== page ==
Antonov An-225 Return To Service: Is It Possible?

By Spyros Georgilidakis | April 18, 2022

Could there be some way for the damaged Antonov An-225 to return to commercial service? And if so, what would such a repair/rebuild involve?

With Gostomel airport now back in Ukrainian hands, it is time for the Antonov company to assess the damage at the site. In addition to journalists, there are engineers now looking closely at the damaged aircraft, including the An-225 ‘Mriya (Dream)’. As we have seen before, practically all aircraft at the airport have at the very least some shrapnel and/or small-arms fire. But some aircraft have fared much worse.

Antonov is a state-owned company in Ukraine. So Ukraine’s government will have to prioritise the needs of its people, before looking at the company. But discussions about the possible return of the Antonov An-225 to flying status are inevitable, even in Ukraine itself. The aircraft is a symbol of this country and has been since before its rebirth as a freighter.


Caught In A War Zone

As we have seen, there has been some controversy around why the plane was there during the invasion. It appears that the company had received warnings from NATO, that Russia would attack the airport. Gostomel would have been a good staging area for Russian forces, to bring in more troops and attack Kyiv, the capital. This could have made a quick win for the Russians possible if they had managed to eliminate Ukraine’s government.

Antonov An-225 Return To Service: Is It Possible?
Antonov personnel inspecting the site. Photo: ANTONOV Company

The Russian plan didn’t work. Even though Russian forces eventually captured the airport, they never managed to land big troop transport planes in it. But upon their return, Ukraine’s forces found the site, including the Antonov An-225, destroyed. We saw an early tour of the base that Dmytro Antonov made, showing all the destruction. Dmytro Antonov is the An-225’s chief pilot.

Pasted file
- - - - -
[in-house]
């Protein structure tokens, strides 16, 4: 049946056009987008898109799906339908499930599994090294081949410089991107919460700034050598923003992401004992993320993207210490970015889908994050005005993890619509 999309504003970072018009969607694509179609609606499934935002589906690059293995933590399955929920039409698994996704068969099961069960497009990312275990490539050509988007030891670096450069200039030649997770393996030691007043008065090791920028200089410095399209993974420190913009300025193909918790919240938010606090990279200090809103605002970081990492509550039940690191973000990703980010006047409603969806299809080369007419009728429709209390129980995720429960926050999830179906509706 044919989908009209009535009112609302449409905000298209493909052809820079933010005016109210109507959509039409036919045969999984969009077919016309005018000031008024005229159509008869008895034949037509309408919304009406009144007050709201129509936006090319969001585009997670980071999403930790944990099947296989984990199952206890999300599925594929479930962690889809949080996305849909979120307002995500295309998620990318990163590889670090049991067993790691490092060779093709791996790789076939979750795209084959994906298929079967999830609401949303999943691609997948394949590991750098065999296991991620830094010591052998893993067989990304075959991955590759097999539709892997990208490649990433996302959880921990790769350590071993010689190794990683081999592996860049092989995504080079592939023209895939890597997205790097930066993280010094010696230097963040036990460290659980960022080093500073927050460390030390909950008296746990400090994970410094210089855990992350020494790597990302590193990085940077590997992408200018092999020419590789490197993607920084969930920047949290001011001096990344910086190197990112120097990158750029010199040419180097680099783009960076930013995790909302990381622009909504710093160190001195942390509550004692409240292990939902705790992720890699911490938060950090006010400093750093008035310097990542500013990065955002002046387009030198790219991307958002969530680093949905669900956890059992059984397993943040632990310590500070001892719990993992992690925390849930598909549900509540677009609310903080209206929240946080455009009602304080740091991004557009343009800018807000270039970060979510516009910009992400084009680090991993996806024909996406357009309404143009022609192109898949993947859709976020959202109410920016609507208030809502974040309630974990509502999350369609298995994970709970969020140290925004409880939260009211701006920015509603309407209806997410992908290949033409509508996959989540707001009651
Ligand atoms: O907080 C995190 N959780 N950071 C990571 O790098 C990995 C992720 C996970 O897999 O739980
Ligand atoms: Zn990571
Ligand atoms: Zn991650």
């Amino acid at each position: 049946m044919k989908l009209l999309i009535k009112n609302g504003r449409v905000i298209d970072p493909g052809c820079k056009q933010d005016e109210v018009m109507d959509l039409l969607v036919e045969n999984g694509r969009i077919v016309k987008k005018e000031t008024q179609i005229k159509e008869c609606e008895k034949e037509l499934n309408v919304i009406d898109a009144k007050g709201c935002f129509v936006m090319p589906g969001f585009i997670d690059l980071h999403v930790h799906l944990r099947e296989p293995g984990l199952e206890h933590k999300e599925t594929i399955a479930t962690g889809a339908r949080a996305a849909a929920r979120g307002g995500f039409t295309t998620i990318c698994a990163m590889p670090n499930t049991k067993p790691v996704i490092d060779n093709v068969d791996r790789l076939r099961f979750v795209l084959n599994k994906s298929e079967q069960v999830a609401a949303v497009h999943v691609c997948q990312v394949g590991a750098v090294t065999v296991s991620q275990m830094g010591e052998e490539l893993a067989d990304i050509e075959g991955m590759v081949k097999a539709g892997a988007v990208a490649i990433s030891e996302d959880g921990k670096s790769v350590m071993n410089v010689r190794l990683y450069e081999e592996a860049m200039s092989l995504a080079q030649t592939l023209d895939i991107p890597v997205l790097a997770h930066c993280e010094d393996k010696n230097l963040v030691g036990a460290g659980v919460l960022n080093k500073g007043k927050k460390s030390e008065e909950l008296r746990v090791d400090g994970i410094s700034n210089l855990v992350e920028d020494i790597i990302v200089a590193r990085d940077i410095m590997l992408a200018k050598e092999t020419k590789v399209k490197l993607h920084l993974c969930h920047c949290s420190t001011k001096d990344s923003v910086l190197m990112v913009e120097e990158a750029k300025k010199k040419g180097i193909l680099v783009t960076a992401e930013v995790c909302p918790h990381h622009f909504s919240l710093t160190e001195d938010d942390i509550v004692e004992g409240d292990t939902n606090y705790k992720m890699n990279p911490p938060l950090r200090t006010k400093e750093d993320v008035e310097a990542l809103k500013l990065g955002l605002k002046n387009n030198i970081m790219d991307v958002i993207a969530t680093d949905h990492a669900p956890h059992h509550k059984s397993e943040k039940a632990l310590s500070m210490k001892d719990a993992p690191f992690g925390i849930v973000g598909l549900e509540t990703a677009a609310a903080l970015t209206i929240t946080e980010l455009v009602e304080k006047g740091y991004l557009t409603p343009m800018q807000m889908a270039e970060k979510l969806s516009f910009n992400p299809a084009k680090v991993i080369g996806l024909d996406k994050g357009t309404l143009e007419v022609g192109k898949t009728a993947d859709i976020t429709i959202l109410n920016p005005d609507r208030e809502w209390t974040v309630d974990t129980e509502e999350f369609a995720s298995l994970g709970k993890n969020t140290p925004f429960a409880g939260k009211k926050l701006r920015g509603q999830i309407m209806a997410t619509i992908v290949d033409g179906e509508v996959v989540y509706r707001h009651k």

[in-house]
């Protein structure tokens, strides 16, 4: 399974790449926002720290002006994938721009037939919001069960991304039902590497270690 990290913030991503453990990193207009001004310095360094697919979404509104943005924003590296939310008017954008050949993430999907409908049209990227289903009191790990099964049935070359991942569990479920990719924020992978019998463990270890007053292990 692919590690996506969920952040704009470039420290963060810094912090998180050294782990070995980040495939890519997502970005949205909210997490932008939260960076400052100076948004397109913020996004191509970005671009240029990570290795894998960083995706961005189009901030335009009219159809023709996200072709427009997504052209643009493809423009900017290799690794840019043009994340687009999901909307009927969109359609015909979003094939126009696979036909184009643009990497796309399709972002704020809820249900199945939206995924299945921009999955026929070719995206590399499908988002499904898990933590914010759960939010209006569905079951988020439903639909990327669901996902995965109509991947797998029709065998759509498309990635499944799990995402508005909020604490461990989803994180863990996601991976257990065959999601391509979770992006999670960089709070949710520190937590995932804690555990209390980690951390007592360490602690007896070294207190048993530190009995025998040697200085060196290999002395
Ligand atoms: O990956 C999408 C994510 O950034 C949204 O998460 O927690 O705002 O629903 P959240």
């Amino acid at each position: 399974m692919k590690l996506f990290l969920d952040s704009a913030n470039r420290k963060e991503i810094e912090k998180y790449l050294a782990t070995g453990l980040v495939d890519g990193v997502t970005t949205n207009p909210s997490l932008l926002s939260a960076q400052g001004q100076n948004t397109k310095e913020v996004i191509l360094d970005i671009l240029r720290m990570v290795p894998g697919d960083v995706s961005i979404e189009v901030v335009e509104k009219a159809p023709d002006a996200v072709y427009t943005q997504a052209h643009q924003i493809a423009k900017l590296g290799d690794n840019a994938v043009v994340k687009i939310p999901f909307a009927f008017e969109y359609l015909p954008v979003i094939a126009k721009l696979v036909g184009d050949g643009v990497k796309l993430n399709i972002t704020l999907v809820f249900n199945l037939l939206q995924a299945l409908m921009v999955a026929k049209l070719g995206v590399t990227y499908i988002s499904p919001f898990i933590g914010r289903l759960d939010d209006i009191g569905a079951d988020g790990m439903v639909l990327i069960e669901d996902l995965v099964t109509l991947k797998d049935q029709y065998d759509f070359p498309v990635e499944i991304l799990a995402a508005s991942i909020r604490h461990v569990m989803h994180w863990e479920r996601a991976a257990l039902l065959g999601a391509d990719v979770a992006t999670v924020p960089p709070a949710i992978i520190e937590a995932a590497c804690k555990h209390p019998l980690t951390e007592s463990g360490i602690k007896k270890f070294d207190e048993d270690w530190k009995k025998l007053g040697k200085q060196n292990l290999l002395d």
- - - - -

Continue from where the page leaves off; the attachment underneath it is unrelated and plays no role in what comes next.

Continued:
So the Mriya was never an objective for the Russians. It simply happened to get caught in the middle of a full-scale invasion. So, could we see a return of the Antonov An-225? As far as the existing operational aircraft goes, engineers at the site say the answer is ‘No’. It appears that the plane got a direct hit from either an artillery shell or a rocket strike, on its front side.

Antonov An-225 Return To Service: Is It Possible?
Attribution: and Oleksii Samsonov CC BY 4.0

The aircraft also got more damage from shrapnel elsewhere in the fuselage. But had it not been for the hit at its front end, it may have survived. But some argue that Russian forces on the ground damaged other planes, before leaving. In any case, we have already seen how Antonov could return the An-225 to service, in a different way.


Antonov An-225 – A Return Or Replacement?

This is about the second An-225 fuselage, that the company never finished. As we’ve seen, the Soviet Union originally wanted two of these giants, to transport the Buran orbiter and elements of the Energia rocket. But that space program wound down quickly, and authorities cancelled plans for the second plane. But Antonov would regularly return to this An-225 fuselage, working on it further.

Attribution: and Oleksii Samsonov CC BY 4.0

According to sources in Ukraine, the second plane is 70% complete. In addition to the fuselage and the centre wing section, the rest of the wings have also been completed. But the biggest challenge may well be the aircraft’s systems. Some opined that it could be possible to “return” parts of the destroyed An-225 to service if Antonov uses them in the second aircraft. But it’s not that simple. Firstly, the second aircraft is not exactly the same as the first.

Secondly, a lot of the plane’s key systems, including some that are no longer available, were in the destroyed section. The manufacturer would need to build the aircraft with many new systems, possibly from western sources. A return of an Antonov An-225 to the skies would therefore involve the certification of a new aircraft. And this would require more time – and money.